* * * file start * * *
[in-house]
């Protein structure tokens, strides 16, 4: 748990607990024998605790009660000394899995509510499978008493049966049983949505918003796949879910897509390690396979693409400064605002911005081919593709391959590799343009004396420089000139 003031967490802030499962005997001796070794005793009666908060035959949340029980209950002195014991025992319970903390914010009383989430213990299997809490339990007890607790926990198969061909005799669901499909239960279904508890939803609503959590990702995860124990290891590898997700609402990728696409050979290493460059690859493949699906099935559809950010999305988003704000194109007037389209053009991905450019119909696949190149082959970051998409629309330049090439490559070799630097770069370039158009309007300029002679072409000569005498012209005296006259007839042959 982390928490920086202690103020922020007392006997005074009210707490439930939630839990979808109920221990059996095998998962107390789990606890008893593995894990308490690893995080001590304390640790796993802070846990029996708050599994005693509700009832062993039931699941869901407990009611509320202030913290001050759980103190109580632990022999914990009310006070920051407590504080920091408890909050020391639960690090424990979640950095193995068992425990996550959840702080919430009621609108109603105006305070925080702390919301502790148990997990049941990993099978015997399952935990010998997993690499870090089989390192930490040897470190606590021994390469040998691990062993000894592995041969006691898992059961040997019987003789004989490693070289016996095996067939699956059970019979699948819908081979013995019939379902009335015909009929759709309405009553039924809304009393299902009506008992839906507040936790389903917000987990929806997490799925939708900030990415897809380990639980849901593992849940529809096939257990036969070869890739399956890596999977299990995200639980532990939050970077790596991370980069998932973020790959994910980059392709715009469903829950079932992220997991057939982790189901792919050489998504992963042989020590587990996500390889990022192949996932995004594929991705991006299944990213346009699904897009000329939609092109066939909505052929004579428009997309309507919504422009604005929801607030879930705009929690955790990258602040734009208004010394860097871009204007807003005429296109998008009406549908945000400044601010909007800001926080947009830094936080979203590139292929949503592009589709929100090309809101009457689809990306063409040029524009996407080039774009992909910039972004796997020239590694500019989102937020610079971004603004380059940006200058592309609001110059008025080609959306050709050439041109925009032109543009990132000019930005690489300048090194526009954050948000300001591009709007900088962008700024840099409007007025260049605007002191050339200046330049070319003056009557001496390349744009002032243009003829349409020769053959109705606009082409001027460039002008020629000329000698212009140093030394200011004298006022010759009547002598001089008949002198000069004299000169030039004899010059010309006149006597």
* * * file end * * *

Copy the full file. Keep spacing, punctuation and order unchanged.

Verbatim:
[in-house]
């Protein structure tokens, strides 16, 4: 748990607990024998605790009660000394899995509510499978008493049966049983949505918003796949879910897509390690396979693409400064605002911005081919593709391959590799343009004396420089000139 003031967490802030499962005997001796070794005793009666908060035959949340029980209950002195014991025992319970903390914010009383989430213990299997809490339990007890607790926990198969061909005799669901499909239960279904508890939803609503959590990702995860124990290891590898997700609402990728696409050979290493460059690859493949699906099935559809950010999305988003704000194109007037389209053009991905450019119909696949190149082959970051998409629309330049090439490559070799630097770069370039158009309007300029002679072409000569005498012209005296006259007839042959 982390928490920086202690103020922020007392006997005074009210707490439930939630839990979808109920221990059996095998998962107390789990606890008893593995894990308490690893995080001590304390640790796993802070846990029996708050599994005693509700009832062993039931699941869901407990009611509320202030913290001050759980103190109580632990022999914990009310006070920051407590504080920091408890909050020391639960690090424990979640950095193995068992425990996550959840702080919430009621609108109603105006305070925080702390919301502790148990997990049941990993099978015997399952935990010998997993690499870090089989390192930490040897470190606590021994390469040998691990062993000894592995041969006691898992059961040997019987003789004989490693070289016996095996067939699956059970019979699948819908081979013995019939379902009335015909009929759709309405009553039924809304009393299902009506008992839906507040936790389903917000987990929806997490799925939708900030990415897809380990639980849901593992849940529809096939257990036969070869890739399956890596999977299990995200639980532990939050970077790596991370980069998932973020790959994910980059392709715009469903829950079932992220997991057939982790189901792919050489998504992963042989020590587990996500390889990022192949996932995004594929991705991006299944990213346009699904897009000329939609092109066939909505052929004579428009997309309507919504422009604005929801607030879930705009929690955790990258602040734009208004010394860097871009204007807003005429296109998008009406549908945000400044601010909007800001926080947009830094936080979203590139292929949503592009589709929100090309809101009457689809990306063409040029524009996407080039774009992909910039972004796997020239590694500019989102937020610079971004603004380059940006200058592309609001110059008025080609959306050709050439041109925009032109543009990132000019930005690489300048090194526009954050948000300001591009709007900088962008700024840099409007007025260049605007002191050339200046330049070319003056009557001496390349744009002032243009003829349409020769053959109705606009082409001027460039002008020629000329000698212009140093030394200011004298006022010759009547002598001089008949002198000069004299000169030039004899010059010309006149006597």